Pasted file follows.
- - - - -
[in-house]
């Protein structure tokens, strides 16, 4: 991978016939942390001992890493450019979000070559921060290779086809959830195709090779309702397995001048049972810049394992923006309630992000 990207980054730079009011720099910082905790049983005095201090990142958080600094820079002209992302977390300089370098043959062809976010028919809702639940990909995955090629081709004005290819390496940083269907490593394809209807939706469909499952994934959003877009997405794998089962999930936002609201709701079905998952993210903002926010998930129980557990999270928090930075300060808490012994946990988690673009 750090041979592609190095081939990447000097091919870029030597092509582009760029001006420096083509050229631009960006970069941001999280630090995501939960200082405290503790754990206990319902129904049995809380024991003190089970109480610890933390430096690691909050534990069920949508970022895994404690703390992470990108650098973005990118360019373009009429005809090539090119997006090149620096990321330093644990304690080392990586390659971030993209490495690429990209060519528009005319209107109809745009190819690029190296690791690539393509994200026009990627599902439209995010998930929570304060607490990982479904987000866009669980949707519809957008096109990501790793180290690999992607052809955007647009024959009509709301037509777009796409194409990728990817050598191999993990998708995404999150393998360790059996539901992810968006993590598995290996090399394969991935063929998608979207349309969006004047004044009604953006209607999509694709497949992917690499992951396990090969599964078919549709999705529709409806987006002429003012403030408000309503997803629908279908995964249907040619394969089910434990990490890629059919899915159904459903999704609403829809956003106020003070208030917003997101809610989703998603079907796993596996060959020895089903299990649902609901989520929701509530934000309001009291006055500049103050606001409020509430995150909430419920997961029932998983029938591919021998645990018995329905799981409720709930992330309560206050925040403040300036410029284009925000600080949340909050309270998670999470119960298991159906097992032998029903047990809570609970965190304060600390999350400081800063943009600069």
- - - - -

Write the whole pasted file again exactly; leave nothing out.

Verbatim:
[in-house]
């Protein structure tokens, strides 16, 4: 991978016939942390001992890493450019979000070559921060290779086809959830195709090779309702397995001048049972810049394992923006309630992000 990207980054730079009011720099910082905790049983005095201090990142958080600094820079002209992302977390300089370098043959062809976010028919809702639940990909995955090629081709004005290819390496940083269907490593394809209807939706469909499952994934959003877009997405794998089962999930936002609201709701079905998952993210903002926010998930129980557990999270928090930075300060808490012994946990988690673009 750090041979592609190095081939990447000097091919870029030597092509582009760029001006420096083509050229631009960006970069941001999280630090995501939960200082405290503790754990206990319902129904049995809380024991003190089970109480610890933390430096690691909050534990069920949508970022895994404690703390992470990108650098973005990118360019373009009429005809090539090119997006090149620096990321330093644990304690080392990586390659971030993209490495690429990209060519528009005319209107109809745009190819690029190296690791690539393509994200026009990627599902439209995010998930929570304060607490990982479904987000866009669980949707519809957008096109990501790793180290690999992607052809955007647009024959009509709301037509777009796409194409990728990817050598191999993990998708995404999150393998360790059996539901992810968006993590598995290996090399394969991935063929998608979207349309969006004047004044009604953006209607999509694709497949992917690499992951396990090969599964078919549709999705529709409806987006002429003012403030408000309503997803629908279908995964249907040619394969089910434990990490890629059919899915159904459903999704609403829809956003106020003070208030917003997101809610989703998603079907796993596996060959020895089903299990649902609901989520929701509530934000309001009291006055500049103050606001409020509430995150909430419920997961029932998983029938591919021998645990018995329905799981409720709930992330309560206050925040403040300036410029284009925000600080949340909050309270998670999470119960298991159906097992032998029903047990809570609970965190304060600390999350400081800063943009600069």